Corinthian Scholarship Monthly (October 2013)

Here’s the round-up of new Corinthiaka scholarship for the month of October. Happy Reading. You can also find these entries at the Corinthian Studies Group Library Page in Zotero.

Bronze Age

Early Iron Age-Hellenistic

Roman and Late Antique

New Testament and Early Christian

  • Brown, Alexandra R. “Creation, Gender, and Identity in (New) Cosmic Perspective: 1 Corinthians 11:2-16.” In The Unrelenting God: Essays on God’s Action in Scripture in Honor of Beverly Roberts Gaventa, edited by David J. Downs and Matthew L. Skinner, 172–193. Wm. B. Eerdmans Publishing, 2013. http://books.google.com/books?id=uuBgAQAAQBAJ.
  • Downing, F. Gerald. Order and (Dis)order in the First Christian Century: A General Survey of Attitudes. BRILL, 2013. http://books.google.com/books?id=PfeZAAAAQBAJ
  • Eastman, Susan Grove. “Ashes on the Frontal Lobe: Cognitive Dissonance and Cruciform Cognition in 2 Corinthians.” In The Unrelenting God: Essays on God’s Action in Scripture in Honor of Beverly Roberts Gaventa, edited by David J. Downs and Matthew L. Skinner, 194–207. Wm. B. Eerdmans Publishing, 2013. http://books.google.com/books?id=uuBgAQAAQBAJ
  • Schellenberg, Ryan S. Rethinking Paul’s Rhetorical Education: Comparative Rhetoric and 2 Corinthians 10–13. Atlanta: Society of Biblical Literature, 2013. http://books.google.com/books?id=8TRXAQAAQBAJ
  • Van den Hoek, Annewies. “The Saga of Peter and Paul: Emblems of Catholic Identity in Christian Literature and Art.” In Pottery, Pavements, and Paradise: Iconographic and Textual Studies on Late Antiquity, edited by Annewies van den Hoek and John Joseph Herrmann, 301–326. BRILL, 2013. http://books.google.com/books?id=RcJSAQAAQBAJ

Diachronic

  • Hadler, H., A. Vött, B. Koster, M. Mathes-Schmidt, T. Mattern, K. Ntageretzis, K. Reicherter, and T. Willershäuser. “Multiple late-Holocene Tsunami Landfall in the Eastern Gulf of Corinth Recorded in the Palaeotsunami Geo-archive at Lechaion, Harbour of Ancient Corinth” (2013).
  • Williams, Charles K., II. “Corinth, 2011: Investigation of the West Hall of the Theater.” Hesperia: The Journal of the American School of Classical Studies at Athens 82, no. 3 (2013): 487–549. doi:10.2972/hesperia.82.3.0487.

Corinth in Contrast

I was pleased to see via FB that Corinth in Contrast: Studies in Inequality went live this morning at Brill’s website—a month in advance of the annual meeting of the SBL in Baltimore and well in advance of the AIA meeting in Chicago. (So look for the book if you will attend one of these conferences.)

The work is edited by Steve Friesen, Sarah James, and Dan Schowalter, and includes contributions by a gang of scholars working on Corinthian archaeology, history, and/or New Testament studies. It marks the fruition of a conference held three years ago in Austin, Texas. Bill Caraher covered the conference at The Archaeology of the Mediterranean World blog, as we did here at Corinthian Matters:

As the abstract to the book notes: “In Corinth in Contrast, archaeologists, historians, art historians, classicists, and New Testament scholars examine the stratified nature of socio-economic, political, and religious interactions in the city from the Hellenistic period to Late Antiquity. The volume challenges standard social histories of Corinth by focusing on the unequal distribution of material, cultural, and spiritual resources. Specialists investigate specific aspects of cultural and material stratification such as commerce, slavery, religion, marriage and family, gender, and art, analyzing both the ruling elite of Corinth and the non-elite Corinthians who made up the majority of the population. This approach provides insight into the complex networks that characterized every ancient urban center and sets an agenda for future studies of Corinth and other cities rule by Rome.”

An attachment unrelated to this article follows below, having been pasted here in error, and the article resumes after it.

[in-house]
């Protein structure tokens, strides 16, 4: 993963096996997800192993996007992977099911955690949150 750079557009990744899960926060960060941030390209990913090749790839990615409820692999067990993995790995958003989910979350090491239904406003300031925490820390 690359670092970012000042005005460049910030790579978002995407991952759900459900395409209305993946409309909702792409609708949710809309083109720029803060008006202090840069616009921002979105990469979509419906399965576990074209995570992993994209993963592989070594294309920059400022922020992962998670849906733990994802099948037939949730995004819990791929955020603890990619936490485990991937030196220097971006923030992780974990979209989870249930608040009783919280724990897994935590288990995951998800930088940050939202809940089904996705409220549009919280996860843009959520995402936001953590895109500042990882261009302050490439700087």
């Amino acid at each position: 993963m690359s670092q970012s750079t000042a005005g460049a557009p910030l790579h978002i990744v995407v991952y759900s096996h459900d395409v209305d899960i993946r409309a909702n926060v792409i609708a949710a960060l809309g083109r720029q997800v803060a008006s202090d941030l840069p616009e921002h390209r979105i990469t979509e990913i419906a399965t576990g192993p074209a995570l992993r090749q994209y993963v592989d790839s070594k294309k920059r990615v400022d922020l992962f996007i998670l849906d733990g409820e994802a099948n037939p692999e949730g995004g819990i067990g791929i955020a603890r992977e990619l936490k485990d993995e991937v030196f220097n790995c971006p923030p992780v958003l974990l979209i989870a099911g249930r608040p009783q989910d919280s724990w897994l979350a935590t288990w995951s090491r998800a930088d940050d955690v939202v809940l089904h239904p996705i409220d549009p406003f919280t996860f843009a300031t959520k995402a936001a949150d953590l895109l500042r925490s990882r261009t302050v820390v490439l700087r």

The Table of Contents looks like this:

1. Inequality in Corinth (Steven J. Friesen, Sarah A. James, and Daniel N. Schowalter)

PART ONE: ELITES AND NON-ELITES

2. The Last of the Corinthians? Society and Settlement from 146 to 44 (Sarah A. James)

3. The Local Magistrates and Elite of Roman Corinth (Benjamin W. Millis

4. “You Were Bought with a Price”: Freedpersons and Things in 1 Corinthians (Laura Salah Nasrallah)

5. Painting Practices in Roman Corinth: Greek or Roman? (Sarah Lepinksi)

PART TWO: SOCIO-ECONOMIC INEQUALITIES IN CORINTH

6. Landlords and Tenants: Sharecroppers and Subsistence Farming in Corinthian Historical Context (Guy D.R. Sanders)

7. The Diolkos and the Emporion: How a Land Bridge Framed the Commercial Economy of Roman Corinth (David K. Pettegrew)

8. The Ambivalent Landscape of Christian Corinth: The Archaeology of Place, Theology, and Politics in a Late Antique City (William Caraher)

9. Regilla Standing By: Reconstructed Statuary and Re-inscribed Bases in Fourth-Century Corinth (Daniel N. Schowalter)

PART THREE: INEQUALITIES IN GENDER AND RELIGION IN ROMAN CORINTH

10. Religion and Magic in Roman Corinth (Ronald S. Stroud)

11. Junia Theodora of Corinth: Gendered Inequalities in the Early Empire (Steven J. Friesen)

12. ‘Mixed Marriage’ in Early Christianity: Trajectories from Corinth (Caroline Johnson Hodge)

 

This book adds to a growing number of studies that seek to bring together archaeologists, historians, classicists, and New Testament scholars to shed light on Roman Corinth.

Corinthian Scholarship Monthly (September 2013)

Here is the latest gaggle of articles, books, and theses that filtered into my feed last month – all of which have something to do with the Corinthia directly or indirectly (parallels and comparanda).